Ambiguity Attitudes, Framing, and Consistency: Data and Analysis

Alex Voorhoeve, Ken Binmore, Arnaldur S. Stefansson, and Lisa Stewart


We use probability-matching variations on Ellsberg’s single-urn experiment to assess both the sensitivity of ambiguity attitudes to framing and the consistency with which subjects display these attitudes within a single frame. Contrary to most other studies, we find very little change in ambiguity attitudes due to a switch from a gain to a loss frame; we also find that making ambiguity easier to recognize has little effect. Regarding consistency, we find that 28% of subjects are highly inconsistent choosers; roughly the same share are highly consistent. Ambiguity attitudes depend on consistency: ambiguity seeking is much more frequent among inconsistent choosers; consistent choosers are much more likely to be ambiguity neutral.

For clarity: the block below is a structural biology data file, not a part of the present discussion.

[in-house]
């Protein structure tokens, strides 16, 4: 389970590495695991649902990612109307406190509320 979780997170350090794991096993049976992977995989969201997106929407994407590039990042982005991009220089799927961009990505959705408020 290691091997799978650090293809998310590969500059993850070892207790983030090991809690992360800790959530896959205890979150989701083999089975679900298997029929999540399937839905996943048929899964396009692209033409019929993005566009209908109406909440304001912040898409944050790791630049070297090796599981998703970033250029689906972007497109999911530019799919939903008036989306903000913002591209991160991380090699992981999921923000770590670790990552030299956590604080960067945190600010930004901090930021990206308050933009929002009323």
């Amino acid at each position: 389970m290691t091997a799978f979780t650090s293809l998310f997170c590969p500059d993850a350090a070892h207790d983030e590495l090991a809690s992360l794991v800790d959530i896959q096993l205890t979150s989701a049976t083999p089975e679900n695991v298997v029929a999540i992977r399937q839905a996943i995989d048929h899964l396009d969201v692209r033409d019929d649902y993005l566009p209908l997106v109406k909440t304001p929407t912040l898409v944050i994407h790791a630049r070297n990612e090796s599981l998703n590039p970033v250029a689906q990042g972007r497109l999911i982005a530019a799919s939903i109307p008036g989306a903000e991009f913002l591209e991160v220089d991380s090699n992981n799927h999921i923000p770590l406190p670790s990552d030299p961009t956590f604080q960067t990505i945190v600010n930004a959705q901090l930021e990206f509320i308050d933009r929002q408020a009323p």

Web appendix: further analysis

Instructions and sample questions

Excel datasheet and analysis

Supplementary excel sheet for comparison of rounds 1 and 4

Model for Version GI3 (as an example of the model used).